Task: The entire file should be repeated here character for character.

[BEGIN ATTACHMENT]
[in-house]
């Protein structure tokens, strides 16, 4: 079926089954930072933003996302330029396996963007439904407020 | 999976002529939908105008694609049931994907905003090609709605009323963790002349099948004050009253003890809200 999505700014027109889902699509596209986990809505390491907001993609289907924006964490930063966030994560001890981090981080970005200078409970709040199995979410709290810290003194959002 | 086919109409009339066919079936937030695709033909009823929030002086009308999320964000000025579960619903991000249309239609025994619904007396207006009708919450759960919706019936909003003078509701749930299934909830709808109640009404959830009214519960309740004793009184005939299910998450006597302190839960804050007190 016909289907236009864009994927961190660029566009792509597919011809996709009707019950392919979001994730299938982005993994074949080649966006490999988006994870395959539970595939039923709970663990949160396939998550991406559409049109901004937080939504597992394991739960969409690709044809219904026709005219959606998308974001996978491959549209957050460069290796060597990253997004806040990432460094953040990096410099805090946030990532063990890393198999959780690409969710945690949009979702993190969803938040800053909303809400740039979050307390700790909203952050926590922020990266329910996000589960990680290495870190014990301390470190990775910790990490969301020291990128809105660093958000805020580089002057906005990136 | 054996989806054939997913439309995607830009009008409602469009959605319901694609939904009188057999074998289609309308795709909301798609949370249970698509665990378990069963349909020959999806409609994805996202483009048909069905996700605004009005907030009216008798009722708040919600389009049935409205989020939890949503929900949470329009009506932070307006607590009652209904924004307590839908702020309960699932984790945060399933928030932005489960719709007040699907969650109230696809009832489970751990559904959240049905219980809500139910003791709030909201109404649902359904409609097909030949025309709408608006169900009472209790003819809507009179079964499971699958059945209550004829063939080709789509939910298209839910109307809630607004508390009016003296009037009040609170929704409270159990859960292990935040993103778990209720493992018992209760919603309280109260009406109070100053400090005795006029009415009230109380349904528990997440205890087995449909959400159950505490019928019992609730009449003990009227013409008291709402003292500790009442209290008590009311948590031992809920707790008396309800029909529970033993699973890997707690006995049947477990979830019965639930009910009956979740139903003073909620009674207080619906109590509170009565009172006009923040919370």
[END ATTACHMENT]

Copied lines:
[in-house]
């Protein structure tokens, strides 16, 4: 079926089954930072933003996302330029396996963007439904407020 | 999976002529939908105008694609049931994907905003090609709605009323963790002349099948004050009253003890809200 999505700014027109889902699509596209986990809505390491907001993609289907924006964490930063966030994560001890981090981080970005200078409970709040199995979410709290810290003194959002 | 086919109409009339066919079936937030695709033909009823929030002086009308999320964000000025579960619903991000249309239609025994619904007396207006009708919450759960919706019936909003003078509701749930299934909830709808109640009404959830009214519960309740004793009184005939299910998450006597302190839960804050007190 016909289907236009864009994927961190660029566009792509597919011809996709009707019950392919979001994730299938982005993994074949080649966006490999988006994870395959539970595939039923709970663990949160396939998550991406559409049109901004937080939504597992394991739960969409690709044809219904026709005219959606998308974001996978491959549209957050460069290796060597990253997004806040990432460094953040990096410099805090946030990532063990890393198999959780690409969710945690949009979702993190969803938040800053909303809400740039979050307390700790909203952050926590922020990266329910996000589960990680290495870190014990301390470190990775910790990490969301020291990128809105660093958000805020580089002057906005990136 | 054996989806054939997913439309995607830009009008409602469009959605319901694609939904009188057999074998289609309308795709909301798609949370249970698509665990378990069963349909020959999806409609994805996202483009048909069905996700605004009005907030009216008798009722708040919600389009049935409205989020939890949503929900949470329009009506932070307006607590009652209904924004307590839908702020309960699932984790945060399933928030932005489960719709007040699907969650109230696809009832489970751990559904959240049905219980809500139910003791709030909201109404649902359904409609097909030949025309709408608006169900009472209790003819809507009179079964499971699958059945209550004829063939080709789509939910298209839910109307809630607004508390009016003296009037009040609170929704409270159990859960292990935040993103778990209720493992018992209760919603309280109260009406109070100053400090005795006029009415009230109380349904528990997440205890087995449909959400159950505490019928019992609730009449003990009227013409008291709402003292500790009442209290008590009311948590031992809920707790008396309800029909529970033993699973890997707690006995049947477990979830019965639930009910009956979740139903003073909620009674207080619906109590509170009565009172006009923040919370």